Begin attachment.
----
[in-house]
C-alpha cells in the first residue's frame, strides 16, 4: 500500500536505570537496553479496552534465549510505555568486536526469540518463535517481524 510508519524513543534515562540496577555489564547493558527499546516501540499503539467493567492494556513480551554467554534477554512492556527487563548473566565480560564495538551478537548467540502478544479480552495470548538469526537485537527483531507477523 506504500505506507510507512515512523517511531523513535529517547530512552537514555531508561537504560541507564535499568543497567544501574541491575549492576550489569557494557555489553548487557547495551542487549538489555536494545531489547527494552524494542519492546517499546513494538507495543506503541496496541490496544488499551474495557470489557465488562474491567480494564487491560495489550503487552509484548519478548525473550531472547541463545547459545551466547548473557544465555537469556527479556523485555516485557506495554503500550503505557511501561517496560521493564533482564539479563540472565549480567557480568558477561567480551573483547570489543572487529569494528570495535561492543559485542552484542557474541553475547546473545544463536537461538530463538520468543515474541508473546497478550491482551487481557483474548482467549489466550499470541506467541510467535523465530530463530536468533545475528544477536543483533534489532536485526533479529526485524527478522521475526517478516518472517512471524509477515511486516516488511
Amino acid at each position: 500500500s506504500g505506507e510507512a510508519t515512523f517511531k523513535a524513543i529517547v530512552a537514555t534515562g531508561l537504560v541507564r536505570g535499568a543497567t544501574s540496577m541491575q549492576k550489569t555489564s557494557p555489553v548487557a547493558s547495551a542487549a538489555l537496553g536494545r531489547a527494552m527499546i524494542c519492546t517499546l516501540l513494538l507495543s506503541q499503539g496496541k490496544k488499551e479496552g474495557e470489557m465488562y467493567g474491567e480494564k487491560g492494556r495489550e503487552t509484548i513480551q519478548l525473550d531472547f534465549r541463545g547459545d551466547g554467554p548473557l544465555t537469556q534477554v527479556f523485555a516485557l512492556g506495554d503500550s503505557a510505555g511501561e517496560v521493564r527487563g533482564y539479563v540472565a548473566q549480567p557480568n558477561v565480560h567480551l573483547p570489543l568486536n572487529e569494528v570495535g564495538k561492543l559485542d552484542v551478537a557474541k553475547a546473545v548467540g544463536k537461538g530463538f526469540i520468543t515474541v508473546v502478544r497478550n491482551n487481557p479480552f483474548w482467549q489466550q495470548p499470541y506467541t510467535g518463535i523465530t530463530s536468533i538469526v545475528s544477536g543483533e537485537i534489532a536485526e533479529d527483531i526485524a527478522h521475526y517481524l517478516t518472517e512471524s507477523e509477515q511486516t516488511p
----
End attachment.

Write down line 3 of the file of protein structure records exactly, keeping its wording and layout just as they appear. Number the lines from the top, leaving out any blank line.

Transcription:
Amino acid at each position: 500500500s506504500g505506507e510507512a510508519t515512523f517511531k523513535a524513543i529517547v530512552a537514555t534515562g531508561l537504560v541507564r536505570g535499568a543497567t544501574s540496577m541491575q549492576k550489569t555489564s557494557p555489553v548487557a547493558s547495551a542487549a538489555l537496553g536494545r531489547a527494552m527499546i524494542c519492546t517499546l516501540l513494538l507495543s506503541q499503539g496496541k490496544k488499551e479496552g474495557e470489557m465488562y467493567g474491567e480494564k487491560g492494556r495489550e503487552t509484548i513480551q519478548l525473550d531472547f534465549r541463545g547459545d551466547g554467554p548473557l544465555t537469556q534477554v527479556f523485555a516485557l512492556g506495554d503500550s503505557a510505555g511501561e517496560v521493564r527487563g533482564y539479563v540472565a548473566q549480567p557480568n558477561v565480560h567480551l573483547p570489543l568486536n572487529e569494528v570495535g564495538k561492543l559485542d552484542v551478537a557474541k553475547a546473545v548467540g544463536k537461538g530463538f526469540i520468543t515474541v508473546v502478544r497478550n491482551n487481557p479480552f483474548w482467549q489466550q495470548p499470541y506467541t510467535g518463535i523465530t530463530s536468533i538469526v545475528s544477536g543483533e537485537i534489532a536485526e533479529d527483531i526485524a527478522h521475526y517481524l517478516t518472517e512471524s507477523e509477515q511486516t516488511p